Oh, so number one would be, I would say, eliminate the blue light. We talked about earlier. Number two would be no sugar, no flour. And I know that's not everyone's favorite thing because they're like, what? What do you eat when there's no sugar, no flour? I promise there is so much tasty food on the other side of that belief that all good food comes from pasta. Because I remember that very much like, what the heck do we eat if we don't eat flour during the week?

 


Tanessa

But it really asks you to explore because there's so many nutrients that we end up missing out on when we fill our plates with, you know, food that doesn't have the nutrient values of the vegetables and stuff like that. So that would be number two. And I think number three would be allowing time to do nothing. And whether you have that as mindfulness or a walk in nature or you meditate, I think there needs to be time where you allow yourself to just be with your own thoughts without trying to distract yourself or escape them.

 


Tanessa

That's often something that I'll give my clients. I actually just gave two of them that exercise this week is they take five minutes a day to do nothing. I'm like, you can look out the window, you can pet your dog, but I just want you just to do nothing. And if your brain decides to wander away to your to do list, gently bring it back. Nothing's gone wrong. It's going to feel terrible at first. But learning how to be present, it really helps with managing cortisol levels.

 


Tanessa

And I think that so many of us have forgotten what it means to be in the moment because our brains are so busy all the time thinking about being productive. But it's really these moments and these strategies that lead back to productivity. They don't take away from it. They create it.

 


Melissa

Mm hmm. I think that's so important. And I think same with the people that I work with. They often come without a lot of time and they find that hour a week coaching creates so much time where they're like playing solitaire and doing all these things when they feel like just like your client, they just didn't have enough time to do anything and then suddenly they have all this extra time on their hands. But that practice of taking five, ten, 15 minutes of not doing anything I find is very hard for people to do.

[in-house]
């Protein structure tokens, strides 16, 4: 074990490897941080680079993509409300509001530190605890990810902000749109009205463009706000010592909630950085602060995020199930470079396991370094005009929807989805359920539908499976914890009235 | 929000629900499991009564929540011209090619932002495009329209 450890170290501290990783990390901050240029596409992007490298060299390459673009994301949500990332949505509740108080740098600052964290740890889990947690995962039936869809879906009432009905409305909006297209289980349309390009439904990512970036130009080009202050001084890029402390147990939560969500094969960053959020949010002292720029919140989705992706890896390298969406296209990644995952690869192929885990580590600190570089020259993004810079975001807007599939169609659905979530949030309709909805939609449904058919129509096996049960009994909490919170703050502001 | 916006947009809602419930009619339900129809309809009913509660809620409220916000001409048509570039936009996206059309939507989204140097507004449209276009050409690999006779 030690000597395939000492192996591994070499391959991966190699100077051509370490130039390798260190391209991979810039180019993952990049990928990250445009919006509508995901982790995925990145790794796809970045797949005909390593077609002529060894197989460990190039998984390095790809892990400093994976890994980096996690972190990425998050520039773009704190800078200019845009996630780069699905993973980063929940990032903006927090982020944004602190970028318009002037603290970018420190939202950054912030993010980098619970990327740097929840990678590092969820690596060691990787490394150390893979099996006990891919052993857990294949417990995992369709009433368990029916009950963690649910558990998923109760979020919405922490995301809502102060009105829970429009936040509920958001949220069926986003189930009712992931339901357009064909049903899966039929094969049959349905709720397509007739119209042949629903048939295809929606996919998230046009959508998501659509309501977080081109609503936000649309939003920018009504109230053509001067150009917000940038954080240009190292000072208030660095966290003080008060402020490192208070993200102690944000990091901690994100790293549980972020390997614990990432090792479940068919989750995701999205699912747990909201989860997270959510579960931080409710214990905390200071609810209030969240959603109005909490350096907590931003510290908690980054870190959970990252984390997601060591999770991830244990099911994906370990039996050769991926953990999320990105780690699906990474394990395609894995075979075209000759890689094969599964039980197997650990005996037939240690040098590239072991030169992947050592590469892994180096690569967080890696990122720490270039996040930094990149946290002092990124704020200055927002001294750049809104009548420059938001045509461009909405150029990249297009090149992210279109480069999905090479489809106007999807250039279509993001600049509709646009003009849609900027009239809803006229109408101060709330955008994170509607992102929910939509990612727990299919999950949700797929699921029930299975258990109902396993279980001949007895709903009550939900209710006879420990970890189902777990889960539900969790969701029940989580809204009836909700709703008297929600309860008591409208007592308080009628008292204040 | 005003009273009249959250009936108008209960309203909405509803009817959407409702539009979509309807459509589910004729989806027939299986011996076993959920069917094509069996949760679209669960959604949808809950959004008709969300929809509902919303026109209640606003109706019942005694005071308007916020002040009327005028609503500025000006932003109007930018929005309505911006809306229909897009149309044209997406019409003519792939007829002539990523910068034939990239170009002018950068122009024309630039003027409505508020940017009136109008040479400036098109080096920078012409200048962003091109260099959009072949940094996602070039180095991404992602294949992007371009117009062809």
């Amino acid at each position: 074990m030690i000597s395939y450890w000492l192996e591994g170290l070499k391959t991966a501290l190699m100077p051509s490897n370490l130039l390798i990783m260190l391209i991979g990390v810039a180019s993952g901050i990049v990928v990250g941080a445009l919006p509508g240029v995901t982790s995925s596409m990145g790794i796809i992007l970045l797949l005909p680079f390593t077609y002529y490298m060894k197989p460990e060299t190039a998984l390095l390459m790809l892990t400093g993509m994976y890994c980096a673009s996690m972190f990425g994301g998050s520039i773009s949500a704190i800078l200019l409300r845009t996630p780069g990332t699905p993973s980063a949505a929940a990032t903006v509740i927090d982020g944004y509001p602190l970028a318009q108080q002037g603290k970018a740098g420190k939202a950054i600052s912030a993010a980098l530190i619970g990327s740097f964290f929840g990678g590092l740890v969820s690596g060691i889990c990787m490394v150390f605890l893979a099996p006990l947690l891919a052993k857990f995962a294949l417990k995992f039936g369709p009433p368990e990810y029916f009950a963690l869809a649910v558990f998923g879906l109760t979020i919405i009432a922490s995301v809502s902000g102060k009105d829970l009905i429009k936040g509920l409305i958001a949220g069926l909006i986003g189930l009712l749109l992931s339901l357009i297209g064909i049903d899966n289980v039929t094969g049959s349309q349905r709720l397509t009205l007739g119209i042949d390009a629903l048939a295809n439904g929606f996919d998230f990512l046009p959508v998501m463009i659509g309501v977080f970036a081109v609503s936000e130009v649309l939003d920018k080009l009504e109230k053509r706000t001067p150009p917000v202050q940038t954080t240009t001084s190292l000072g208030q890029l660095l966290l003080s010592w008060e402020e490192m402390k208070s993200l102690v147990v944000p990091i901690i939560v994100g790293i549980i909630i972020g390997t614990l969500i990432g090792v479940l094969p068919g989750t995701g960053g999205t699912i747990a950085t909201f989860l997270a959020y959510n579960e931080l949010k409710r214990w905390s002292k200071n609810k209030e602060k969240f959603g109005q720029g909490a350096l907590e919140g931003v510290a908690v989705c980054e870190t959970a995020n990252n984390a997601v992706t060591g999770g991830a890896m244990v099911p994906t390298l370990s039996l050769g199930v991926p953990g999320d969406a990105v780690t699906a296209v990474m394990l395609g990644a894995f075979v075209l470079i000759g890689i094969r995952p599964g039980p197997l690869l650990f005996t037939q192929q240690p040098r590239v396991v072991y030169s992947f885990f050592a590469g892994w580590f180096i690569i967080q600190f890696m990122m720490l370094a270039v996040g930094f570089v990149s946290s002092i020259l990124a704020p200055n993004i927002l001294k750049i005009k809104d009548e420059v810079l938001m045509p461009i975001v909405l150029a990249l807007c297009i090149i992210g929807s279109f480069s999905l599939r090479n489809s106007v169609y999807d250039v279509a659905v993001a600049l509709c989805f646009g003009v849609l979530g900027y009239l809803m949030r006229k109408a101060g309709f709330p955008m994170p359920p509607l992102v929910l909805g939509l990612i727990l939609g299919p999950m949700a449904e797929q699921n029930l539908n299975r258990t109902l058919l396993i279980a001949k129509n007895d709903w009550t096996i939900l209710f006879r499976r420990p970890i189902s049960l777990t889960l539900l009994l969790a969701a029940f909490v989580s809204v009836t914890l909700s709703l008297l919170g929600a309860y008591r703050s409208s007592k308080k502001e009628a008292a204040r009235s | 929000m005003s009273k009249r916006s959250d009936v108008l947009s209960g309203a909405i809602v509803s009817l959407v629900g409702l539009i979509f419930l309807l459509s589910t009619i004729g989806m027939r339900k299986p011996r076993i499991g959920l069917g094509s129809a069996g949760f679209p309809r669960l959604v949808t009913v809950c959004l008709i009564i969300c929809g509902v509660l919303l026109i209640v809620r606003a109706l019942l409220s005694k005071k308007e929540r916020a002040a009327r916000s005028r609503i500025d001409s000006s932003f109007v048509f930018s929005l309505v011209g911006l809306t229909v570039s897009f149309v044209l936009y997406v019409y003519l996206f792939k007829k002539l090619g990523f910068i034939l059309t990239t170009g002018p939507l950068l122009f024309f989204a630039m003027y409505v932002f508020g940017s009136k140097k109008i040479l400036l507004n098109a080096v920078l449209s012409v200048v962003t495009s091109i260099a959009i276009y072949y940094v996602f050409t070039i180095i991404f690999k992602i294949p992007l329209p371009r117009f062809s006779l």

Tanessa

Yes.

 


Melissa

And it sounds simple because time goes by so quick and it's the same thought processing that's saying I don't have enough time. But then to take five minutes, it's like I can't do that. I need to be scrolling, I need to be walking the dog. I need to be doing something and just saying I'm going to sit there and I'm not going to look at my phone. I'm not going to watch TV. I'm just going to be with my thoughts.

 


Melissa

I think is so important for your own mental health and well-being, but I think it really helps you get in touch with what you want and who you are when you don't have all of that noise around you.

 


Tanessa

Yeah, and I think we we don't even see sometimes how busy we keep our brain. I had a client and we were working on her wind down routine before bed. And she's like, oh yeah, well, I listen to an audio book. I was like, Oh. Are you just, like, laying in your bed and relaxing and staring at the ceiling because I always like to kind of think, what are we doing? And she goes, oh, no, I'm playing online chess.

 


Tanessa

I was like and listening to your audiobook? Like, I'm like, OK, we need to just take a second and just focus on one thing at a time. And I think that's another good tip as well. Like we said, just focus on what's in front of you. And then just be present with that,

 


Melissa

Yeah, OK, so if people want to kind of check out a book at the library, if people still do that or get some more resources around biohacking other than coming to you, because I'm going to talk about how they can get in contact with you, too.